An anonymous reader posted a link to sex ratios in Europe. The data is from 2011, so it's not entirely up-to-date, but it is interesting nonetheless:
I am hardly an expert on the demographics of all European countries, but there are some observations and an explanation that is possibly generally valid. Note how East Germany suffers a deficit of women almost everywhere, with one exception: Berlin. The North of Sweden, a cold and dark place, is likewise missing women. Further, in England we see a situation not quite unlike Eastern Germany: women flock to the prosperous South East.
At birth, sex ratios are approximately even. Thus, any distortions are normally due to people moving. The main reason for there being more women than men is, by the way, due to women living longer and men killing themselves in whatever way. This includes higher suicide rates, but also deaths due to not being able to handle testosterone, i.e. dangerous behavior.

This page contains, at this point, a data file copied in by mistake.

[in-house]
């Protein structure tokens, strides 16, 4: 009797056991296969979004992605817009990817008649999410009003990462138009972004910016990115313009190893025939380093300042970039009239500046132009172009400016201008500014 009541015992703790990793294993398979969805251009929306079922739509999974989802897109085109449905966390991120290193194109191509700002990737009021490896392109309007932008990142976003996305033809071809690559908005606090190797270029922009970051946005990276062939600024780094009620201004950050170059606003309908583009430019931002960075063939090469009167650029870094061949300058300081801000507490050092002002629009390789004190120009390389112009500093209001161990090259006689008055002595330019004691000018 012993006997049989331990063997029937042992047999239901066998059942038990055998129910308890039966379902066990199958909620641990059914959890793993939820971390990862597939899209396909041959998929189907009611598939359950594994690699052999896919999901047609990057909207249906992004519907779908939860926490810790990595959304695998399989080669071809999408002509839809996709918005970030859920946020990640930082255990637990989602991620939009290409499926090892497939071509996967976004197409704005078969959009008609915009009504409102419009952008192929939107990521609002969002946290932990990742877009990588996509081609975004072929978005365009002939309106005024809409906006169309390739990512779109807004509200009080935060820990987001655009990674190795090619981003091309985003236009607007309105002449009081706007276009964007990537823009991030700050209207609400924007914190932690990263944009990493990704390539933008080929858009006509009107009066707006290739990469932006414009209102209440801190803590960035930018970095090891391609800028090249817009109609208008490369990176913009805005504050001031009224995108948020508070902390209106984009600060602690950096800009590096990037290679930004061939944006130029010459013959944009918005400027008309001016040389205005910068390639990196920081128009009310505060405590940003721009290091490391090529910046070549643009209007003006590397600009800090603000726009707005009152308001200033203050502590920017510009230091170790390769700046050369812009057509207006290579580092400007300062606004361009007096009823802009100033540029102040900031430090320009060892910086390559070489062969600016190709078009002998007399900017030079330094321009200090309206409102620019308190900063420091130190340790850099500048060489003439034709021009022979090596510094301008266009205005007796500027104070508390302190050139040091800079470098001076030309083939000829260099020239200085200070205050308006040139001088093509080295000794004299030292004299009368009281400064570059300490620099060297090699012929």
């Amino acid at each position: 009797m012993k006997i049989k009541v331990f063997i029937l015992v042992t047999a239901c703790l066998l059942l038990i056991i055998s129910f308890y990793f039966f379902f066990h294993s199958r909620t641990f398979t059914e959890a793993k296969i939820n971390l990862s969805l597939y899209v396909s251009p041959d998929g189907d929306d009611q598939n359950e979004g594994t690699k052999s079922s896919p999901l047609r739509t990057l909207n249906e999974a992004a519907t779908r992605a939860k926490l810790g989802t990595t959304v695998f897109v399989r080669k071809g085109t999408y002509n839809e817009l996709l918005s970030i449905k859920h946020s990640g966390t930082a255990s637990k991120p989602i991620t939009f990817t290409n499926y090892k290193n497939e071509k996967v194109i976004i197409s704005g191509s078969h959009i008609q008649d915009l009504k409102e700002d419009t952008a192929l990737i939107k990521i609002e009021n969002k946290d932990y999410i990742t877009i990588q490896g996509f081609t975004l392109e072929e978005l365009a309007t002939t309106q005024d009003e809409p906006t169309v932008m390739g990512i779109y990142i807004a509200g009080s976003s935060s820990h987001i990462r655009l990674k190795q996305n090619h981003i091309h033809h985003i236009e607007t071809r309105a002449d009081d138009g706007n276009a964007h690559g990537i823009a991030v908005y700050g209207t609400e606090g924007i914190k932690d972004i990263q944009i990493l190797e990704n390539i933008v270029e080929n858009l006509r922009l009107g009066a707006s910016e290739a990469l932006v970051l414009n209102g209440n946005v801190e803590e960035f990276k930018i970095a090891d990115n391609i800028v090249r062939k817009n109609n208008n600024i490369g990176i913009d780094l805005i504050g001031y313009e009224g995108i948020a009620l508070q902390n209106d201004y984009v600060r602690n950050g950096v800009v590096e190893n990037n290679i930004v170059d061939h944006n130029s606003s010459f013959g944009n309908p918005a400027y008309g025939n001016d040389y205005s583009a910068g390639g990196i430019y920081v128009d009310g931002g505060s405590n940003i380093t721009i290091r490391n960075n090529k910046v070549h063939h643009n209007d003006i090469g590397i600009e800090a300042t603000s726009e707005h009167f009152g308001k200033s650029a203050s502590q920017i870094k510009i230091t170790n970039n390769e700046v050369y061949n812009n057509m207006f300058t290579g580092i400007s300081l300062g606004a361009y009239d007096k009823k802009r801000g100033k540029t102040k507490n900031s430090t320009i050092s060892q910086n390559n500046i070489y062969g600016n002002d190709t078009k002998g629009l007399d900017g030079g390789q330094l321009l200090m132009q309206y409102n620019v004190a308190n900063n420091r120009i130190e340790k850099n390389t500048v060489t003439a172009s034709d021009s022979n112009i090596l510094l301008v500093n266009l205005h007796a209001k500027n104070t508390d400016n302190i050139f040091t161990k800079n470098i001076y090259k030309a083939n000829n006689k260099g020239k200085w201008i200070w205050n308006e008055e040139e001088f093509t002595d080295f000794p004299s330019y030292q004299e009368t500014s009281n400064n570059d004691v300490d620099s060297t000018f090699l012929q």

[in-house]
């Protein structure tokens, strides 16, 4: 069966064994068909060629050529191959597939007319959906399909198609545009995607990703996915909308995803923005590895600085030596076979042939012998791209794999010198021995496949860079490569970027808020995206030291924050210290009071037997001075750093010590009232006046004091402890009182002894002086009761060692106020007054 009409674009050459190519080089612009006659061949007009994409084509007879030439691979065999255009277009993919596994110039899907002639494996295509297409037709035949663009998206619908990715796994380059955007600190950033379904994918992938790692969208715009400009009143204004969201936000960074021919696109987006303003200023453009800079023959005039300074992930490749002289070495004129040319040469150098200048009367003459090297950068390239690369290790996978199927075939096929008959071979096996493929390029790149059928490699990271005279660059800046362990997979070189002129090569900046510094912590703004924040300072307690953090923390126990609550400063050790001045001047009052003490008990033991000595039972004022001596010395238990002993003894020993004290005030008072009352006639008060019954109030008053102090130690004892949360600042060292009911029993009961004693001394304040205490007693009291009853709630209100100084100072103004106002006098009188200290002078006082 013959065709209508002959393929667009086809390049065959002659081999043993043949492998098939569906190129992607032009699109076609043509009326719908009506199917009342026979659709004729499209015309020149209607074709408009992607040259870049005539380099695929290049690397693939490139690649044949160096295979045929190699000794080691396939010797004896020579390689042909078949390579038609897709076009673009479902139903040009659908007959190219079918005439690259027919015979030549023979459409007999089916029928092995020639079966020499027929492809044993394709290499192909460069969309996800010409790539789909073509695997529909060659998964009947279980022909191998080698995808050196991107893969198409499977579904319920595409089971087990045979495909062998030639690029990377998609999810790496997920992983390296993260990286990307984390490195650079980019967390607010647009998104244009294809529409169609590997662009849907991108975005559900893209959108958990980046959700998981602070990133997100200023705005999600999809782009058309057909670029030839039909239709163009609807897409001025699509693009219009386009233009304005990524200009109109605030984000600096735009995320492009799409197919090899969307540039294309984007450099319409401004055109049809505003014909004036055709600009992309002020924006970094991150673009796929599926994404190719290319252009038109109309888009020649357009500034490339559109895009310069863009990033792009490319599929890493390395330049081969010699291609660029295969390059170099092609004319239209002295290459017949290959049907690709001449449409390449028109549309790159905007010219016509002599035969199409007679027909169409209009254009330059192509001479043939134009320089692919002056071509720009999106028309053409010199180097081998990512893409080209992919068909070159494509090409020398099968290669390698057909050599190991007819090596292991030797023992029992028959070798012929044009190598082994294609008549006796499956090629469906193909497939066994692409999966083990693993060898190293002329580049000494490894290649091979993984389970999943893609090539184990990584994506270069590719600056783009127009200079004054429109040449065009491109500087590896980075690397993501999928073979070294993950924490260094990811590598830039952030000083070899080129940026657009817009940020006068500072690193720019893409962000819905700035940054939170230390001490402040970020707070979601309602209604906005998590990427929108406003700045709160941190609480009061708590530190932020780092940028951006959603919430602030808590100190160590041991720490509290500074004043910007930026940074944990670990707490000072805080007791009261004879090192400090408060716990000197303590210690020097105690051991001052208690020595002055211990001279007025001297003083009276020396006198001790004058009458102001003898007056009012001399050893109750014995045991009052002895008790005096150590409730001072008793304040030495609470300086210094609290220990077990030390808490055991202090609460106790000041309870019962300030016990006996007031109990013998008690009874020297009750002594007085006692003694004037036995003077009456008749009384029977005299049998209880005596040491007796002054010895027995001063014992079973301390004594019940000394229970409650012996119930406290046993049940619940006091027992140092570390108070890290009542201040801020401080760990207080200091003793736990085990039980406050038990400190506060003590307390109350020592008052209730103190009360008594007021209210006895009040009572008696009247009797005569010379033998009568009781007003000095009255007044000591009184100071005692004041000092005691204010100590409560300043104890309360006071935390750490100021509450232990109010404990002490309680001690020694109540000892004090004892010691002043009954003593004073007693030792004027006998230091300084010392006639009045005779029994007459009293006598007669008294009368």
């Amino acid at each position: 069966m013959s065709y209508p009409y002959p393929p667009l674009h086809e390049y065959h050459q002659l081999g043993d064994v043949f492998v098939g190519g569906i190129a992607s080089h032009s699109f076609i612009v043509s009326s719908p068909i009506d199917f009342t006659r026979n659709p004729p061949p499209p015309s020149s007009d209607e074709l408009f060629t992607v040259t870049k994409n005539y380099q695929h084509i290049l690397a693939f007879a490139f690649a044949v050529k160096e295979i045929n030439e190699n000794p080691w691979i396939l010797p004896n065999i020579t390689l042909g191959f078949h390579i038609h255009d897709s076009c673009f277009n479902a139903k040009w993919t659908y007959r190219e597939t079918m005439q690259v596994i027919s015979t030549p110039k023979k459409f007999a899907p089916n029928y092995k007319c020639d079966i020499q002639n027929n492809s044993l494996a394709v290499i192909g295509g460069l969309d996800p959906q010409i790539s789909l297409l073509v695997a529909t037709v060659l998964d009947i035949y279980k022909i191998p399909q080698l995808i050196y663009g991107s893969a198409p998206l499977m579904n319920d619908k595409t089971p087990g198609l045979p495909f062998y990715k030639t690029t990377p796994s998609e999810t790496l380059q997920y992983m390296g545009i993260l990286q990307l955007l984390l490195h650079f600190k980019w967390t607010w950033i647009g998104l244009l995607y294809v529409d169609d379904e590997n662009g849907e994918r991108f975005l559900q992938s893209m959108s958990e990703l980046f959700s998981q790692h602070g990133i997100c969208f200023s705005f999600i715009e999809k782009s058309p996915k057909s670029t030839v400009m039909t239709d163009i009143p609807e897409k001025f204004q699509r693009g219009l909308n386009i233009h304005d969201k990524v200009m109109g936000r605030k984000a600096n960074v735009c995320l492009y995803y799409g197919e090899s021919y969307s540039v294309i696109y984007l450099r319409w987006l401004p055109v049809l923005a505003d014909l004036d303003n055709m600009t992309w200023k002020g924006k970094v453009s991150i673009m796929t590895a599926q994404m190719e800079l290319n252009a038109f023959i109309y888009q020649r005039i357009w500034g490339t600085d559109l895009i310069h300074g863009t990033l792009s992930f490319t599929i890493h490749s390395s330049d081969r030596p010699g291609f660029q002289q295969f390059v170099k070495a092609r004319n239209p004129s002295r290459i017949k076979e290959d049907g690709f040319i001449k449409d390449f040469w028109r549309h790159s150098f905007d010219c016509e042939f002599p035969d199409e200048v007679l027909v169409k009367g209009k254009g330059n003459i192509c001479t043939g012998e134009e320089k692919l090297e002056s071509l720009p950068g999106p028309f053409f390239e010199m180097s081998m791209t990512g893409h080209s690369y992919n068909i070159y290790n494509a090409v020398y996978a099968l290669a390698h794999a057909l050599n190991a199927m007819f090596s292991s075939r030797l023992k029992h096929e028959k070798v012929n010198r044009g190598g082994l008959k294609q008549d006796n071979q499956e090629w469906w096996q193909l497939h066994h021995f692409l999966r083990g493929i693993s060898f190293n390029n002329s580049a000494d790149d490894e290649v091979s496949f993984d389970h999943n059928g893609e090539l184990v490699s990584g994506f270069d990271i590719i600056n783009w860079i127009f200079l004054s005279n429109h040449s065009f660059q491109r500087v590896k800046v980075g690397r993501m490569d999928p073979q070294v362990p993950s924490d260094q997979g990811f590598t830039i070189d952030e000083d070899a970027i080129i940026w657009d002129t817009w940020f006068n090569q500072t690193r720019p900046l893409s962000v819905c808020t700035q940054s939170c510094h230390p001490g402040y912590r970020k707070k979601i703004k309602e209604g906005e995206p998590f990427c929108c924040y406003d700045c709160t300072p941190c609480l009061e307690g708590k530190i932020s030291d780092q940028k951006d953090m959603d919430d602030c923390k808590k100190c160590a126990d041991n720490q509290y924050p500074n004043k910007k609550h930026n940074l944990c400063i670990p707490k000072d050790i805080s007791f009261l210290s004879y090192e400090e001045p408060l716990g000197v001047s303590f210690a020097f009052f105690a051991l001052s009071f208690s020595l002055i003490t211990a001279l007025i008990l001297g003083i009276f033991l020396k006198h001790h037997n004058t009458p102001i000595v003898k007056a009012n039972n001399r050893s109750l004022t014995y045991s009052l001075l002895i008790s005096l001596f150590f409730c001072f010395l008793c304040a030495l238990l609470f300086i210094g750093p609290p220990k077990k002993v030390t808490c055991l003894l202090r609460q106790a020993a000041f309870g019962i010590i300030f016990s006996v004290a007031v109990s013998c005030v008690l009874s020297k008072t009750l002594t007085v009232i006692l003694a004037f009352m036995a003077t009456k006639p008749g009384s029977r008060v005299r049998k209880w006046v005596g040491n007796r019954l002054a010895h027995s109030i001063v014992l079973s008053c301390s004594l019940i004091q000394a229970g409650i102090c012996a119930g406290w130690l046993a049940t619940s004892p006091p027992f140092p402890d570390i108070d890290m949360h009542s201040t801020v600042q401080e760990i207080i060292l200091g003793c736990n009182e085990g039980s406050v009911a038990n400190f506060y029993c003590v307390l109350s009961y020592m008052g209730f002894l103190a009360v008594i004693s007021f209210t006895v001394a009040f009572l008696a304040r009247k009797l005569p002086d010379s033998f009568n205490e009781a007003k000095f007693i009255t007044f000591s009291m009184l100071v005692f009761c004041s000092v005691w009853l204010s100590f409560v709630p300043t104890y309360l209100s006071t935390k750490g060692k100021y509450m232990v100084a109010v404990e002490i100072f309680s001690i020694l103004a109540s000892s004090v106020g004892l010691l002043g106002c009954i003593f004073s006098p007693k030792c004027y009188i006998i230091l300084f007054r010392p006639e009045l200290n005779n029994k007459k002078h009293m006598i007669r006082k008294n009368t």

From what I know about sociology and demographics, there seems to be a tendency for young women, whether educated or not, to move to more prosperous regions. This may partly be due to young women, even uneducated ones, having many more options than uneducated young men. There is an abundance of au pair positions, and then there are business sectors like hospitality or gastronomy, which gladly employ young women. Many Janes know this, so they pack their bags and move to a more prosperous region, instead of settling for unemployed Tom.
Of course there is also mobility among men, but this seems much more restricted to the skilled and educated crowd. This doesn't necessarily mean that you need to have a university degree. Having learnt a trade also opens many doors. However, when I look at the data, I can't help but get the impression that this shows that immobile men are not lazy and stupid but simply don't have the same options society grants to women.
What do you think? Let me know in the comments below!
(Also, if you’ve got a comment that is off-topic or only tangentially related to this article, then please post in the most recent Open Thread. Thank you.)